November 13, 2019
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Maine officials unveil new lobster industry rules to protect right whales

Michael Dwyer | AP
Michael Dwyer | AP
In this March 28, 2018, file photo, a North Atlantic right whale appears at the surface of Cape Cod bay off the coast of Plymouth, Massachusetts.

Maine’s Marine Resources commissioner is proposing new lobstering rules that he says will protect the endangered North Atlantic right whale from extinction, while minimizing economic and safety risks for fishermen.

Commissioner Patrick Keliher said that based on his agency’s latest risk assessment, most lobster boats working within 3 miles of shore should be exempt from rope reductions proposed by federal regulators. He said the latest science shows the whales are more likely to be found farther offshore, where they may travel in pursuit of their preferred forage food.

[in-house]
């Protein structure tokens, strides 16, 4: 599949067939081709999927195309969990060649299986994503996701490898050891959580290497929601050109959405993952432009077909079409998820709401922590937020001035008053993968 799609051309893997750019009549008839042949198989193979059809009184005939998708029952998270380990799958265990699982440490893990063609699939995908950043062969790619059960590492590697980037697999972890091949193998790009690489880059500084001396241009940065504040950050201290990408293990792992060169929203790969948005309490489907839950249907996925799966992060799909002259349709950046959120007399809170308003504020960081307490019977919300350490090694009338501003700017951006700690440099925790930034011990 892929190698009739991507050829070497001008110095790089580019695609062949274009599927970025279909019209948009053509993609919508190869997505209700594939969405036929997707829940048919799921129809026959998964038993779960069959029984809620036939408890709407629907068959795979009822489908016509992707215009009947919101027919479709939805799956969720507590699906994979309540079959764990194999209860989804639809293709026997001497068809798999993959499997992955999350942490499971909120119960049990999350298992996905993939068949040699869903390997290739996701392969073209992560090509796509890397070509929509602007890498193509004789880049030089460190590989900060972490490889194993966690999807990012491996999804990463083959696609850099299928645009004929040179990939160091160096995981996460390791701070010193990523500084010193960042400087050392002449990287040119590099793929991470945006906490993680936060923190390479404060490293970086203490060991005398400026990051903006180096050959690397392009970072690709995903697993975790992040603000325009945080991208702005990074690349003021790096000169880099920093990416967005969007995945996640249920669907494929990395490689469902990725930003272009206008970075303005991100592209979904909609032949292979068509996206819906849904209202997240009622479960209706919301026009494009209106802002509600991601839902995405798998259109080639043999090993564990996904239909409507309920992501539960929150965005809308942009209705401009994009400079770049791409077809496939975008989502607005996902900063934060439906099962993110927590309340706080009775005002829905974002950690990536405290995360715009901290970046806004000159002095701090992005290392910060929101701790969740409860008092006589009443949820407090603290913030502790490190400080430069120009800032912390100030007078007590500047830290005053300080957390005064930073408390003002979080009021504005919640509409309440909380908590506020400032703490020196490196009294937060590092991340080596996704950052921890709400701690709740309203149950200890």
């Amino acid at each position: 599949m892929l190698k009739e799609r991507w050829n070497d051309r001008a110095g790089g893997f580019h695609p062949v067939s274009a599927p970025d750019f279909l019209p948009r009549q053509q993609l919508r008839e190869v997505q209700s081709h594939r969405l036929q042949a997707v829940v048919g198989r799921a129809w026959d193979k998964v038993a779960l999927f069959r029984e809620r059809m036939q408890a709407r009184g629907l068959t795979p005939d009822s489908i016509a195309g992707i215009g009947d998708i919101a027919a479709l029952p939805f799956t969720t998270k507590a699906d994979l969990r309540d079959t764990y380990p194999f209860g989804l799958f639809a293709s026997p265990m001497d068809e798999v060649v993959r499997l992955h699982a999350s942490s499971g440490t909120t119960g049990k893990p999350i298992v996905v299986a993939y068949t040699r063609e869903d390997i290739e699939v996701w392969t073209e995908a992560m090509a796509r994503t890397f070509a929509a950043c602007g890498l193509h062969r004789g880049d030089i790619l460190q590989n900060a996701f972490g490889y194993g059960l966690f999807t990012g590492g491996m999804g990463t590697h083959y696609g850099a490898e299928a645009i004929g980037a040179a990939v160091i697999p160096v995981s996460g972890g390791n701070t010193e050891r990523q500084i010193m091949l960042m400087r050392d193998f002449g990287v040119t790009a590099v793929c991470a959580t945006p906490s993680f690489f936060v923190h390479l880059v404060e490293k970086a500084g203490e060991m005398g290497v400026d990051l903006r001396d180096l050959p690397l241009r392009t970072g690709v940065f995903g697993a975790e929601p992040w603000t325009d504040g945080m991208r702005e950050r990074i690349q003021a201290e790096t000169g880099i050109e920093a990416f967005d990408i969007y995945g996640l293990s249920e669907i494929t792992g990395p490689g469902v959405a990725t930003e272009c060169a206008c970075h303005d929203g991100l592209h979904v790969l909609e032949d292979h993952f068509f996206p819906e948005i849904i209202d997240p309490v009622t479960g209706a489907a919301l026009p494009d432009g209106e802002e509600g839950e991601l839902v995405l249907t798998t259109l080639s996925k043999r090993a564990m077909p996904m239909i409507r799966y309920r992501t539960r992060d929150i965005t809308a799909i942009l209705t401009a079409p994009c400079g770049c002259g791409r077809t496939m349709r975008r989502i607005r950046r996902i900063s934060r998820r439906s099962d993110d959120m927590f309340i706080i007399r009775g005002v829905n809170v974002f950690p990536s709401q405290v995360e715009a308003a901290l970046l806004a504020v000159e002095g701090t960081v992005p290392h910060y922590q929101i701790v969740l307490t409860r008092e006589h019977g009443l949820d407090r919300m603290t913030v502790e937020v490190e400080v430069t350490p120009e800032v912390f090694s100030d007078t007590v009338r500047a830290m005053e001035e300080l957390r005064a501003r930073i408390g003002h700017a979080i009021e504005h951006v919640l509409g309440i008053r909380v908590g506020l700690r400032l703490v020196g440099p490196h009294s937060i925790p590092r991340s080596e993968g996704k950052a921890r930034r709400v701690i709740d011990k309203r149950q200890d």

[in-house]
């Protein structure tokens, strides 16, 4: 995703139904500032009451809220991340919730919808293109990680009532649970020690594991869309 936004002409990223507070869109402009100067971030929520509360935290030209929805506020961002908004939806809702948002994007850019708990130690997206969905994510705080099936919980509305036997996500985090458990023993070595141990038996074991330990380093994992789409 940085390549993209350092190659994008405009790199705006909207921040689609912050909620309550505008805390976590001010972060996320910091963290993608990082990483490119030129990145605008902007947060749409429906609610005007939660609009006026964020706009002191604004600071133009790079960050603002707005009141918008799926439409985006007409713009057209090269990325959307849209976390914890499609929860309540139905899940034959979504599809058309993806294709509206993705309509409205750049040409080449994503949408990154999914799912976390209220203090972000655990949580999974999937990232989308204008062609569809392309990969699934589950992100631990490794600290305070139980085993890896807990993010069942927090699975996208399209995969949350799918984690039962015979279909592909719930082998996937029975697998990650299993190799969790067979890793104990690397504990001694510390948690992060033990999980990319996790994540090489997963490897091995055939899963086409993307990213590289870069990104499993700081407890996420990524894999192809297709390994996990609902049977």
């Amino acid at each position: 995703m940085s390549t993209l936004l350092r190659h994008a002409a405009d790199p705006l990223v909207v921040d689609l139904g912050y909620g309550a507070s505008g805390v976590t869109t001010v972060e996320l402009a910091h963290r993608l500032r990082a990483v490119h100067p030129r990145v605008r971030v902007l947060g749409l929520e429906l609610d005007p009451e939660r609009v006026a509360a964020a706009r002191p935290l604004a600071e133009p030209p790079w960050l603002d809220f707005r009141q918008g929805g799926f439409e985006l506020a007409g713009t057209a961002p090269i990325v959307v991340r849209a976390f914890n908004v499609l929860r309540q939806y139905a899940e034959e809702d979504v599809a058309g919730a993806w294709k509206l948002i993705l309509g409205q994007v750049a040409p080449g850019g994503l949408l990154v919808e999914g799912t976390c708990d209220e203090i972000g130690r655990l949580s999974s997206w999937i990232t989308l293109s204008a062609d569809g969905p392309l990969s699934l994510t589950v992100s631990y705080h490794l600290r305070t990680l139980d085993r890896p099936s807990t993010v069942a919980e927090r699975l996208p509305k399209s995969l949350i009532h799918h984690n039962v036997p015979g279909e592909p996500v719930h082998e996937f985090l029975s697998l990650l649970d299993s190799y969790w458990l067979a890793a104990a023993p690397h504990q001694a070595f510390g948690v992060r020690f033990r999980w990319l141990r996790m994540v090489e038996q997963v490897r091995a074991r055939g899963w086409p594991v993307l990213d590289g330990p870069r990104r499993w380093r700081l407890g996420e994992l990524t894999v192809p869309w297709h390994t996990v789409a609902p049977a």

“We are assuming that whales are everywhere, but we are putting a different level of risk inshore versus offshore,” Keliher said.

Keliher said the inshore fleet should be required to weave “weak links” into their ropes, which would allow stray whales to break through them.

“We’ve broken the data down from nearshore to offshore and everything in between, and in doing so we’ve created our regulations based on what the data shows us,” he said.

To reduce risk for whales that are more likely to be present farther from shore, Keliher said, the state would still require offshore boats to put more traps on each trawl-rope and reduce the number of vertical lines in the water. But that requirement to “trawl up” would apply to far fewer boats, and not as aggressively as was previously proposed.

This article appears through a media partnership with Maine Public.

 



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